By Kris Leonhardt
COLBY — Former Green Bay Packer linebacker George Koonce Jr. was in Colby Oct. 14 to help raise money for the new Colby Community Library.
Koonce, who wore No. 53 and was part of the Super Bowl XXXI championship team, said that promoting education and community involvement have become part of his mission since he left the sport of professional football.
The North Carolina native said that he turned to self medicating following the end of his football career.
“I felt lost, and in a lot of cases I felt helpless,” Koonce said. “I started playing a sport at 9 years old until I was 32, but once the cleats came off and the lights in the stadium went out for me, I didn’t really have a succession plan. That’s where it became a little gray area.”
Out of the 2,500 players that have played for the Green Bay Packers, only two have gone on to receive a Ph.D., “and I am very fortunate to be one of those players,” Koonce said.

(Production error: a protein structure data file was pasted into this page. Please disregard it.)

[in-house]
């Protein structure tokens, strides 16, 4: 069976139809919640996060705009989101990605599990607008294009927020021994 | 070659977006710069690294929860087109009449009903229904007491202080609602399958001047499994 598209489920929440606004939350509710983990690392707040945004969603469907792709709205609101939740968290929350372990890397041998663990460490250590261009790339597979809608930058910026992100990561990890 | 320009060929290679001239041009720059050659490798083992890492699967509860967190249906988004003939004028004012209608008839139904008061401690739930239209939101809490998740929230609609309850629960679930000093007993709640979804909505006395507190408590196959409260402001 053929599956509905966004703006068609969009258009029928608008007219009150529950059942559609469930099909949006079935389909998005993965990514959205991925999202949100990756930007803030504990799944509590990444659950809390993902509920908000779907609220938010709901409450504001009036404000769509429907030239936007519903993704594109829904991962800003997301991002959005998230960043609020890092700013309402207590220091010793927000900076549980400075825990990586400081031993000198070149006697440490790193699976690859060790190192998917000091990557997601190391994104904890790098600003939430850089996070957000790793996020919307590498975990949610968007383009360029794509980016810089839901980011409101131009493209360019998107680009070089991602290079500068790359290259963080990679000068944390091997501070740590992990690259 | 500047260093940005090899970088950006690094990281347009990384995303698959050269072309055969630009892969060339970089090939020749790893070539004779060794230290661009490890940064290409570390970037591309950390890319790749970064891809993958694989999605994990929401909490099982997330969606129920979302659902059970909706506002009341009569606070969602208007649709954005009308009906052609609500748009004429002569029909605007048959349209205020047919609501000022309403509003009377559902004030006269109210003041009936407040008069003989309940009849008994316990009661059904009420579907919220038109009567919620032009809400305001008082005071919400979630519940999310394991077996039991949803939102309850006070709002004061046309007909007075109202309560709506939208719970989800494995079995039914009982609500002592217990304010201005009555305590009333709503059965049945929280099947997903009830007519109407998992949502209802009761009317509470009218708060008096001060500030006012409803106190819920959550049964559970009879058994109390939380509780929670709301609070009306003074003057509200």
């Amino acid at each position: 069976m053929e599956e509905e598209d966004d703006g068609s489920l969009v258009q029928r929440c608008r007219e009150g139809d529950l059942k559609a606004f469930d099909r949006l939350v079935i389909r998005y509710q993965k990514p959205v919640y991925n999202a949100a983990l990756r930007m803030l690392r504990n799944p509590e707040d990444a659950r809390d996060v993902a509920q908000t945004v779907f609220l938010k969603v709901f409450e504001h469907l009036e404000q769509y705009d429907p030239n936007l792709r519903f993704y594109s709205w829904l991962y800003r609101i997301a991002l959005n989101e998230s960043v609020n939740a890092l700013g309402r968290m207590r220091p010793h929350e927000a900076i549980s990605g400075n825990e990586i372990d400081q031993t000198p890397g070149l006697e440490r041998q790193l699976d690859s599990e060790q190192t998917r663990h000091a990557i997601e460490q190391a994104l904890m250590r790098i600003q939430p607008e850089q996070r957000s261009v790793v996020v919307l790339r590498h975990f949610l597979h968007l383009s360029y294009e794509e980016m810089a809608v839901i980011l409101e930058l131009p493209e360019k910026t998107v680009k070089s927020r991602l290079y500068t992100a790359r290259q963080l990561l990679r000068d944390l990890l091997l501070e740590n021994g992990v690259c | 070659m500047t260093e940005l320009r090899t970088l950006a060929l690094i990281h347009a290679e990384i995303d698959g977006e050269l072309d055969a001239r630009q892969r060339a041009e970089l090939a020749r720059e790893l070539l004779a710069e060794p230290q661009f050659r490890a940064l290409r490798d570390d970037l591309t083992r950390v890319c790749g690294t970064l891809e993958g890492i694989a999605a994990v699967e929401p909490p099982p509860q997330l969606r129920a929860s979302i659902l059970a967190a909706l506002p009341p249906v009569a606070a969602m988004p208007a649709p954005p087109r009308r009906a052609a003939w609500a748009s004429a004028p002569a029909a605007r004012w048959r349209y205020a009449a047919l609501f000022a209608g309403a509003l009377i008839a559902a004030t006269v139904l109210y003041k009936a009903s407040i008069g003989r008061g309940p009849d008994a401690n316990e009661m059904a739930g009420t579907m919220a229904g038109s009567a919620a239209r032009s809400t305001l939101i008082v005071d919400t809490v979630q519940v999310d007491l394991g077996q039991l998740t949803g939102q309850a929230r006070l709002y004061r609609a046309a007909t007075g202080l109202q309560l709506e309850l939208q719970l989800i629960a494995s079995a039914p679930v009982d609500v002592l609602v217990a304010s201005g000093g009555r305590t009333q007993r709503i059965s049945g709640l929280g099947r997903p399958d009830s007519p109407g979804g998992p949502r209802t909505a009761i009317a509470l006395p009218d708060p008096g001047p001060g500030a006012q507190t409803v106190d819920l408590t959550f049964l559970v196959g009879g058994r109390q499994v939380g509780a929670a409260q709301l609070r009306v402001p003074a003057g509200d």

He added that the struggle to find their place in life is common for former NFL players, and through mentoring he hopes to spread awareness.
“Seventy-eight percent of players, 24 months after their last game, there is a 75 percent chance that they are going to lose all of their money, so while I was doing my doctorial work and my dissertation at Marquette (University), I said I would love to be able to write something so I can contribute something in a scholarly fashion that people would read and say, ‘You know what? I have a better road map. I have a better way,’” said Koonce, “because I want to talk about those issues and the challenges that players go through when they lose that identity.”
Koonce’s book “Is There Life after Football? Surviving the NFL” relates his story regarding his own struggles in life and life after football.
Koonce is now the senior vice president of university relations at Marian University. He and his second wife, Gina, currently reside in Fond du Lac.
Koonce travels to a different day care center, middle school, high school, or college every Tuesday to spread his message. He and Gina are active in raising funds and awareness for breast cancer. Through “Real Men Wear Pink,” the couple helps fight the disease that claimed Koonce’s first wife.